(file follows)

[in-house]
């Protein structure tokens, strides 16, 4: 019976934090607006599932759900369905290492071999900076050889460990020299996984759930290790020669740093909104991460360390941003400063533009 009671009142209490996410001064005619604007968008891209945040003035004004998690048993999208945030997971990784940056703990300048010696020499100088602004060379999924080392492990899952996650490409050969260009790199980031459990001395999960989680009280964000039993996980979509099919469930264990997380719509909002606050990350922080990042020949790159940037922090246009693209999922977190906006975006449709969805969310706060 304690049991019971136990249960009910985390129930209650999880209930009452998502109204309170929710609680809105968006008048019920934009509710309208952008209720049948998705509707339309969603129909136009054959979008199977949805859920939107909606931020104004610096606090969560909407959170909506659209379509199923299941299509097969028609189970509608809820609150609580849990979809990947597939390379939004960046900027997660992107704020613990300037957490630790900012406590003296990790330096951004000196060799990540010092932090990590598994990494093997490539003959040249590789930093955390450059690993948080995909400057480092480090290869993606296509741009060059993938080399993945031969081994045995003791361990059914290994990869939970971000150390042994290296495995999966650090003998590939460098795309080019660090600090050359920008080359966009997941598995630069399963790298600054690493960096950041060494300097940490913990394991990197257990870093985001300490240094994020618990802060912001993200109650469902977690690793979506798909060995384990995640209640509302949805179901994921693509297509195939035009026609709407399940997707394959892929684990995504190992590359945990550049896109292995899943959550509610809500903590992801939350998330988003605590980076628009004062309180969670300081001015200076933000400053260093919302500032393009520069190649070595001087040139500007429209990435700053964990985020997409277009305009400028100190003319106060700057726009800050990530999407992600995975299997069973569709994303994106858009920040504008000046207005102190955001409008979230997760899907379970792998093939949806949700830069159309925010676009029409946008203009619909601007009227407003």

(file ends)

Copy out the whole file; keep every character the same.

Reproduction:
[in-house]
């Protein structure tokens, strides 16, 4: 019976934090607006599932759900369905290492071999900076050889460990020299996984759930290790020669740093909104991460360390941003400063533009 009671009142209490996410001064005619604007968008891209945040003035004004998690048993999208945030997971990784940056703990300048010696020499100088602004060379999924080392492990899952996650490409050969260009790199980031459990001395999960989680009280964000039993996980979509099919469930264990997380719509909002606050990350922080990042020949790159940037922090246009693209999922977190906006975006449709969805969310706060 304690049991019971136990249960009910985390129930209650999880209930009452998502109204309170929710609680809105968006008048019920934009509710309208952008209720049948998705509707339309969603129909136009054959979008199977949805859920939107909606931020104004610096606090969560909407959170909506659209379509199923299941299509097969028609189970509608809820609150609580849990979809990947597939390379939004960046900027997660992107704020613990300037957490630790900012406590003296990790330096951004000196060799990540010092932090990590598994990494093997490539003959040249590789930093955390450059690993948080995909400057480092480090290869993606296509741009060059993938080399993945031969081994045995003791361990059914290994990869939970971000150390042994290296495995999966650090003998590939460098795309080019660090600090050359920008080359966009997941598995630069399963790298600054690493960096950041060494300097940490913990394991990197257990870093985001300490240094994020618990802060912001993200109650469902977690690793979506798909060995384990995640209640509302949805179901994921693509297509195939035009026609709407399940997707394959892929684990995504190992590359945990550049896109292995899943959550509610809500903590992801939350998330988003605590980076628009004062309180969670300081001015200076933000400053260093919302500032393009520069190649070595001087040139500007429209990435700053964990985020997409277009305009400028100190003319106060700057726009800050990530999407992600995975299997069973569709994303994106858009920040504008000046207005102190955001409008979230997760899907379970792998093939949806949700830069159309925010676009029409946008203009619909601007009227407003």